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Resources 2018, 7(1), 14; https://doi.org/10.3390/resources7010014

Ecological Drought: Accounting for the Non-Human Impacts of Water Shortage in the Upper Missouri Headwaters Basin, Montana, USA

1
Department of Earth Sciences, Montana State University, Bozeman, MT 59715, USA
2
National Drought Mitigation Center and School of Natural Resources, University of Nebraska, Lincoln, NE 68583, USA
3
Fort Collins Science Center, U.S. Geological Survey, Fort Collins, CO 80526, USA
4
North America Region, The Nature Conservancy, Haslett, MI 48840, USA
5
School of Natural Resources, University of Nebraska, Lincoln, NE 68583, USA
*
Author to whom correspondence should be addressed.
Received: 18 December 2017 / Revised: 9 February 2018 / Accepted: 14 February 2018 / Published: 20 February 2018
(This article belongs to the Special Issue New Water Regimes)
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Abstract

Water laws and drought plans are used to prioritize and allocate scarce water resources. Both have historically been human-centric, failing to account for non-human water needs. In this paper, we examine the development of instream flow legislation and the evolution of drought planning to highlight the growing concern for the non-human impacts of water scarcity. Utilizing a new framework for ecological drought, we analyzed five watershed-scale drought plans in southwestern Montana, USA to understand if, and how, the ecological impacts of drought are currently being assessed. We found that while these plans do account for some ecological impacts, it is primarily through the narrow lens of impacts to fish as measured by water temperature and streamflow. The latter is typically based on the same ecological principles used to determine instream flow requirements. We also found that other resource plans in the same watersheds (e.g., Watershed Restoration Plans, Bureau of Land Management (BLM) Watershed Assessments or United States Forest Service (USFS) Forest Plans) identify a broader range of ecological drought risks. Given limited resources and the potential for mutual benefits and synergies, we suggest greater integration between various planning processes could result in a more holistic consideration of water needs and uses across the landscape. View Full-Text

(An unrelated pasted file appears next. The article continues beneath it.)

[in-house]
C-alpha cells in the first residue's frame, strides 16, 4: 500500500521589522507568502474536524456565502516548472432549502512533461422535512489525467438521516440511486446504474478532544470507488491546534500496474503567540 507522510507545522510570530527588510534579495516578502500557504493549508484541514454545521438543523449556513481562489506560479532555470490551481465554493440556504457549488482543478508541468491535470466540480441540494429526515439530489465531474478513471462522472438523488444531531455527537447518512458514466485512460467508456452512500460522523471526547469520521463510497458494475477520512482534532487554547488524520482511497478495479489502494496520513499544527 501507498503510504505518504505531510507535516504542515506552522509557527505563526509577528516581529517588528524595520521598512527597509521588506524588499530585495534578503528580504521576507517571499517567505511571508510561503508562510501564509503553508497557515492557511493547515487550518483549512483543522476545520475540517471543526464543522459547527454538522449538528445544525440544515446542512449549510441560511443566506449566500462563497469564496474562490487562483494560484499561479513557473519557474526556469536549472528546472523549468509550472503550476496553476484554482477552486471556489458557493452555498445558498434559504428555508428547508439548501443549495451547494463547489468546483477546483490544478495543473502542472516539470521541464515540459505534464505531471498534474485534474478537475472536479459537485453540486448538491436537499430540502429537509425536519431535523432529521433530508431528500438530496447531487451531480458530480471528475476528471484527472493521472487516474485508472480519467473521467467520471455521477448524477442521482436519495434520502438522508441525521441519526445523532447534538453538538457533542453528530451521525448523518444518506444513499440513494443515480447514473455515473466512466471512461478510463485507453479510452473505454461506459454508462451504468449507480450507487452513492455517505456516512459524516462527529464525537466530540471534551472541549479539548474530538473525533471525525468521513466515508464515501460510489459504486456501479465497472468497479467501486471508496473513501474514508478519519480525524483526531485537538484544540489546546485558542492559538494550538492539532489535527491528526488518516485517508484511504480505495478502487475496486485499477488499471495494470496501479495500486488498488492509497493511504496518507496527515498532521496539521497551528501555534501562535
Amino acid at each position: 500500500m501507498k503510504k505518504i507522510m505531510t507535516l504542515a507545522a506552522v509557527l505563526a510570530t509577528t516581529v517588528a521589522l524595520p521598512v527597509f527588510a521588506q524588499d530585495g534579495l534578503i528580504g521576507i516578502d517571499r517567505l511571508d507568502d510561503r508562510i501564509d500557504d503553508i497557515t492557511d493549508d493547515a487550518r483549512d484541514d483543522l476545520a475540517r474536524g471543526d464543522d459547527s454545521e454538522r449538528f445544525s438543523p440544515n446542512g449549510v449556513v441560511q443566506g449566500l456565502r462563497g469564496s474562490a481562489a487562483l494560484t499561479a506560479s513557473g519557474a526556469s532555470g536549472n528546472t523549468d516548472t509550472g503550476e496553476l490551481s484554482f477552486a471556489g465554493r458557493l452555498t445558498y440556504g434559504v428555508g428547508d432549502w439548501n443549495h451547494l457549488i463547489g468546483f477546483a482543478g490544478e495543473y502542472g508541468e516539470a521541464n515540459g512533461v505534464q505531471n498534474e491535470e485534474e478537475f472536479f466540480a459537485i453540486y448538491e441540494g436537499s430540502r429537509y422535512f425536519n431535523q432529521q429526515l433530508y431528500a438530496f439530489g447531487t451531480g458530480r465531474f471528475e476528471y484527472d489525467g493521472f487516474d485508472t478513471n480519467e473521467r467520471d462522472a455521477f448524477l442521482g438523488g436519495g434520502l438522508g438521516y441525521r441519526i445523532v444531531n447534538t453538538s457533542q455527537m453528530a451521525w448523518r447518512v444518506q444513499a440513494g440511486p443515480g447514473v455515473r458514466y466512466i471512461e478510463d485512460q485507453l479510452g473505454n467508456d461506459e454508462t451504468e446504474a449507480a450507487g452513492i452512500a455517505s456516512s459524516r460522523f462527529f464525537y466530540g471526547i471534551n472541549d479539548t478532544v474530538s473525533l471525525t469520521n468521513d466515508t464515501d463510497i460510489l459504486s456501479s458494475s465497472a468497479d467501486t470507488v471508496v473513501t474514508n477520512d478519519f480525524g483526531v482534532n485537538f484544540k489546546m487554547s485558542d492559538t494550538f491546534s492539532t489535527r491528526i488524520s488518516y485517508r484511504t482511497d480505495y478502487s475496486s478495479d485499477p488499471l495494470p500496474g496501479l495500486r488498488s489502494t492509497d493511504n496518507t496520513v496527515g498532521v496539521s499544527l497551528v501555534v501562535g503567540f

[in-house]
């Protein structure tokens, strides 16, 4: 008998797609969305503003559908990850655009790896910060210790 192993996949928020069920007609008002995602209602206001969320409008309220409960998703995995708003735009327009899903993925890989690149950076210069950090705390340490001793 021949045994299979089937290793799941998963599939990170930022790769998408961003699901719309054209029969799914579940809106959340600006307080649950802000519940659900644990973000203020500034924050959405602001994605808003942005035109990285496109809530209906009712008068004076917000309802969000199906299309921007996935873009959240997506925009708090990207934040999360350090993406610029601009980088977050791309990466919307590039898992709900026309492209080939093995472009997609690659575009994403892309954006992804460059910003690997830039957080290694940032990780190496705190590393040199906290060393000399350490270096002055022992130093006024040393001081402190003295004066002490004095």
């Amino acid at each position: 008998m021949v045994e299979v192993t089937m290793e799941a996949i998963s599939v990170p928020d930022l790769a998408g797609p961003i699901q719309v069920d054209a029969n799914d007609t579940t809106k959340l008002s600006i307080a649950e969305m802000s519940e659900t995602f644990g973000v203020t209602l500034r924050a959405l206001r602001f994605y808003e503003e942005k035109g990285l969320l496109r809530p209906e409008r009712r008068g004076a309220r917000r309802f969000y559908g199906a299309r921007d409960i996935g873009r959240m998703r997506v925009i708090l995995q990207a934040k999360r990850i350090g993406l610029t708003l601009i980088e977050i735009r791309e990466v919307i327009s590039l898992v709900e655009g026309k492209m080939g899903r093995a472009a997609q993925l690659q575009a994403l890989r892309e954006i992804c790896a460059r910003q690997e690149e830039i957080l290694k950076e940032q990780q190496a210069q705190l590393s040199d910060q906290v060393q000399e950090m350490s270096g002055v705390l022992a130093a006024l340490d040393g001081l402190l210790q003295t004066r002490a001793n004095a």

Keywords: ecological drought; drought planning; prior appropriation; instream flows; Upper Missouri Headwaters Basin; Montana ecological drought; drought planning; prior appropriation; instream flows; Upper Missouri Headwaters Basin; Montana
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This is an open access article distributed under the Creative Commons Attribution License which permits unrestricted use, distribution, and reproduction in any medium, provided the original work is properly cited (CC BY 4.0).
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McEvoy, J.; Bathke, D.J.; Burkardt, N.; Cravens, A.E.; Haigh, T.; Hall, K.R.; Hayes, M.J.; Jedd, T.; Poděbradská, M.; Wickham, E. Ecological Drought: Accounting for the Non-Human Impacts of Water Shortage in the Upper Missouri Headwaters Basin, Montana, USA. Resources 2018, 7, 14.

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